FORMER Finance Minister Felix Mutati says Zambia’s huge volume of debt serving has contributed to the kwacha’s rapid depreciation because it is harvesting a lot of foreign exchange from the market.

The kwacha has sharply depreciated against major convertible currencies in the last three weeks, easing to a new all-time low of K16.52 per dollar by Tuesday.

On the other hand, Zambia’s external debt stock peaked to an all-time high of US $11.2 billion as at December 31, 2019, for the first time in the country’s history, mainly on account of new disbursements on existing loans, mostly earmarked for infrastructure development.

In an interview, Mutati said for the exchange rate to be addressed, there was need for a cocktail of actions, measures and policy interventions that bordered on three separate components including: monetary and fiscal policy, and participation of the private sector.

“I think it’s not sufficient to dwell on the reasons why things are the way they are in the country. Perhaps much more important is what can be done in the current scenario to try and create some level of stability that will propel and inject hope into the growth of the economy. At the monetary policy-level, the central bank is equipped to be able to do very immediate and short-term interventions, but those interventions are temporal in their very nature and if they are taken beyond temporal, they can begin to hurt other components of the economy. In particular, they can play around with the policy rate and things like that. But the effect of that is to induce a reaction in terms of the cost of money. When you get to the policy intervention, what is it that government can do? One of the challenges that we’ve had, particularly in 2020, is the volume of debt servicing, which, obviously, is harvesting a lot of foreign exchange from the market and putting pressure on foreign exchange notwithstanding the fact that the imports are also putting pressure. So, I think the measures that were pronounced in terms of dealing with debt restructuring should be put into urgent motion so that the component of debt service that impinges on the exchange rate can be flattened a little bit,” Mutati said.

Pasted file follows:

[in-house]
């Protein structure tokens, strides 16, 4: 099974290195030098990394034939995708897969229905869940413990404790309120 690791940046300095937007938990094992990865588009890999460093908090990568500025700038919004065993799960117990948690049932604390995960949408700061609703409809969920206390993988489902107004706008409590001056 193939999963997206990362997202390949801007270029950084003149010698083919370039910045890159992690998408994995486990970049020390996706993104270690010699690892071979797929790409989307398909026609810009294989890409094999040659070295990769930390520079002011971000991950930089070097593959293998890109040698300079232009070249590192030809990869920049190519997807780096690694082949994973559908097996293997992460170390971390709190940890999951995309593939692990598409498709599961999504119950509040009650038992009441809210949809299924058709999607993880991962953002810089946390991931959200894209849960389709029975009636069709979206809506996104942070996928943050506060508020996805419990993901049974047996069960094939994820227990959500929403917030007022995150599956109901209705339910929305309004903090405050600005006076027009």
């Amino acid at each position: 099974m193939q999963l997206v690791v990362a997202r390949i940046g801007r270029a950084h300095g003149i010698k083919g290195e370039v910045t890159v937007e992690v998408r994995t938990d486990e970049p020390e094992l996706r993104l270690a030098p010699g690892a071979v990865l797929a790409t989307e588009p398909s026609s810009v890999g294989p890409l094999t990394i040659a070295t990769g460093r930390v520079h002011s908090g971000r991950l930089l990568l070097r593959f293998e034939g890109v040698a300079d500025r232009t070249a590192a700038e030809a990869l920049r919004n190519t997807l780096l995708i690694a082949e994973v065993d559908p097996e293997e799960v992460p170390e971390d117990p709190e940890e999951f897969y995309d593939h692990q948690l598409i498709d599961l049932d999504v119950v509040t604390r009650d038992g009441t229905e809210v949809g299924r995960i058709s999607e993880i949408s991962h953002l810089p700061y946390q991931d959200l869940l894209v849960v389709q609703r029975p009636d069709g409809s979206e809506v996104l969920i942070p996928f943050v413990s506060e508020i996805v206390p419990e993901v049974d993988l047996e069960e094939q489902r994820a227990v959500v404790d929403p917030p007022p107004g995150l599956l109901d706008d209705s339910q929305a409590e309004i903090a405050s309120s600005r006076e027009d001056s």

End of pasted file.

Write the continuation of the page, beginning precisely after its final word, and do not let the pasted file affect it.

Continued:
“Then, I think the second thing that is needed at fiscal level is to create a path on how we are going to deal with the first maturity of the Eurobond, which is in 2022. At the moment, the Eurobond is performing very badly, globally, and most of it is about creating a credible story that will have a plan to address the due date. And I think that plan must be sounded very loudly that there is a plan and that will influence the rate at which they are trading. The next thing on the fiscal level that we need to look at is the need to elevate with conversation with IMF. This is purely for confidence and to inject hope that IMF will come at some point and, therefore, all those that are placing investment, particularly in the bonds in Zambia and in Treasury Bills, can continue to do so. But on the basis of hope because investment is actually tied in and confidence is tied in on the basis of pronouncements that we make.”